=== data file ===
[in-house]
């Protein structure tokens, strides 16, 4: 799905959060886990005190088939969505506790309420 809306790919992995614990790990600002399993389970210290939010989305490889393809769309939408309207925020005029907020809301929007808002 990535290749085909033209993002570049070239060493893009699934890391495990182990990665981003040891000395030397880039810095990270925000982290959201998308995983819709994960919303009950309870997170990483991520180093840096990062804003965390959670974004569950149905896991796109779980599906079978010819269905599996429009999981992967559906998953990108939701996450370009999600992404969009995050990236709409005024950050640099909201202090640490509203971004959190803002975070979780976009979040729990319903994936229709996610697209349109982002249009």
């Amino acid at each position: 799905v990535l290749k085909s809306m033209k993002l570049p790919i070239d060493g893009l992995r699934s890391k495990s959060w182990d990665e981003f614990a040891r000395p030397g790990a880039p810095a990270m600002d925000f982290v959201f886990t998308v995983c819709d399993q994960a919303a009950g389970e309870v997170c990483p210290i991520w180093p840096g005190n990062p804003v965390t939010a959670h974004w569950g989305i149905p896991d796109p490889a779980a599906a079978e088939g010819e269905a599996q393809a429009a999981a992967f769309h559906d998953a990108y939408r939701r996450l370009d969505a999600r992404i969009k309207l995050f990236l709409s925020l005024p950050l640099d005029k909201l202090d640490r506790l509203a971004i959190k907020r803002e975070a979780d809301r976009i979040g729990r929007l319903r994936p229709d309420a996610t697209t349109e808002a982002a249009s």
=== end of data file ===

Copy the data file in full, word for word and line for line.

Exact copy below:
[in-house]
């Protein structure tokens, strides 16, 4: 799905959060886990005190088939969505506790309420 809306790919992995614990790990600002399993389970210290939010989305490889393809769309939408309207925020005029907020809301929007808002 990535290749085909033209993002570049070239060493893009699934890391495990182990990665981003040891000395030397880039810095990270925000982290959201998308995983819709994960919303009950309870997170990483991520180093840096990062804003965390959670974004569950149905896991796109779980599906079978010819269905599996429009999981992967559906998953990108939701996450370009999600992404969009995050990236709409005024950050640099909201202090640490509203971004959190803002975070979780976009979040729990319903994936229709996610697209349109982002249009």
């Amino acid at each position: 799905v990535l290749k085909s809306m033209k993002l570049p790919i070239d060493g893009l992995r699934s890391k495990s959060w182990d990665e981003f614990a040891r000395p030397g790990a880039p810095a990270m600002d925000f982290v959201f886990t998308v995983c819709d399993q994960a919303a009950g389970e309870v997170c990483p210290i991520w180093p840096g005190n990062p804003v965390t939010a959670h974004w569950g989305i149905p896991d796109p490889a779980a599906a079978e088939g010819e269905a599996q393809a429009a999981a992967f769309h559906d998953a990108y939408r939701r996450l370009d969505a999600r992404i969009k309207l995050f990236l709409s925020l005024p950050l640099d005029k909201l202090d640490r506790l509203a971004i959190k907020r803002e975070a979780d809301r976009i979040g729990r929007l319903r994936p229709d309420a996610t697209t349109e808002a982002a249009s």